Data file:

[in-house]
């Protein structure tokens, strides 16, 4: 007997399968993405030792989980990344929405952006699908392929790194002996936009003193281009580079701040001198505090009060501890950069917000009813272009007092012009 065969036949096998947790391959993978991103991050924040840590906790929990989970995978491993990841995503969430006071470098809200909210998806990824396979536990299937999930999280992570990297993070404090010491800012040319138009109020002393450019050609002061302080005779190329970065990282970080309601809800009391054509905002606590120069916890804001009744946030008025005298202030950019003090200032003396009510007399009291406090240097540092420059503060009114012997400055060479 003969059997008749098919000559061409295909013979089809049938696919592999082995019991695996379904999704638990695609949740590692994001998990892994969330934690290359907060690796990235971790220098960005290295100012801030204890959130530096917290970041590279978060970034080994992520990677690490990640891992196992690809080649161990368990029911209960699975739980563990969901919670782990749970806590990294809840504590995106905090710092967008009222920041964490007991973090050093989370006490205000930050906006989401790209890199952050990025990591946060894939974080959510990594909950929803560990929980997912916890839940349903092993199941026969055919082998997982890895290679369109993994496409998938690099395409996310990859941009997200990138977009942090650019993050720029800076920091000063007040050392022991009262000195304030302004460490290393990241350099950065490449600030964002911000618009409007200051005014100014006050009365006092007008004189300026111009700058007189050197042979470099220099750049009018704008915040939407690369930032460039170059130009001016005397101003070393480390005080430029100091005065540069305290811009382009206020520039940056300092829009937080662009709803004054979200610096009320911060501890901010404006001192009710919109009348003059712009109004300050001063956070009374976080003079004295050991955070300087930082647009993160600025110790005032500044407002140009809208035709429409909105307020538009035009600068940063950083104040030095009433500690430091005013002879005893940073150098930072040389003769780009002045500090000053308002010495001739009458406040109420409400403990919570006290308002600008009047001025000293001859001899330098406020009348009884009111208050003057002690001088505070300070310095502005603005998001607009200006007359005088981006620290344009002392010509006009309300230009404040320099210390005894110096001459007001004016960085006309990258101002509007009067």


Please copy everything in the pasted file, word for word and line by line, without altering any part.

[in-house]
């Protein structure tokens, strides 16, 4: 007997399968993405030792989980990344929405952006699908392929790194002996936009003193281009580079701040001198505090009060501890950069917000009813272009007092012009 065969036949096998947790391959993978991103991050924040840590906790929990989970995978491993990841995503969430006071470098809200909210998806990824396979536990299937999930999280992570990297993070404090010491800012040319138009109020002393450019050609002061302080005779190329970065990282970080309601809800009391054509905002606590120069916890804001009744946030008025005298202030950019003090200032003396009510007399009291406090240097540092420059503060009114012997400055060479 003969059997008749098919000559061409295909013979089809049938696919592999082995019991695996379904999704638990695609949740590692994001998990892994969330934690290359907060690796990235971790220098960005290295100012801030204890959130530096917290970041590279978060970034080994992520990677690490990640891992196992690809080649161990368990029911209960699975739980563990969901919670782990749970806590990294809840504590995106905090710092967008009222920041964490007991973090050093989370006490205000930050906006989401790209890199952050990025990591946060894939974080959510990594909950929803560990929980997912916890839940349903092993199941026969055919082998997982890895290679369109993994496409998938690099395409996310990859941009997200990138977009942090650019993050720029800076920091000063007040050392022991009262000195304030302004460490290393990241350099950065490449600030964002911000618009409007200051005014100014006050009365006092007008004189300026111009700058007189050197042979470099220099750049009018704008915040939407690369930032460039170059130009001016005397101003070393480390005080430029100091005065540069305290811009382009206020520039940056300092829009937080662009709803004054979200610096009320911060501890901010404006001192009710919109009348003059712009109004300050001063956070009374976080003079004295050991955070300087930082647009993160600025110790005032500044407002140009809208035709429409909105307020538009035009600068940063950083104040030095009433500690430091005013002879005893940073150098930072040389003769780009002045500090000053308002010495001739009458406040109420409400403990919570006290308002600008009047001025000293001859001899330098406020009348009884009111208050003057002690001088505070300070310095502005603005998001607009200006007359005088981006620290344009002392010509006009309300230009404040320099210390005894110096001459007001004016960085006309990258101002509007009067």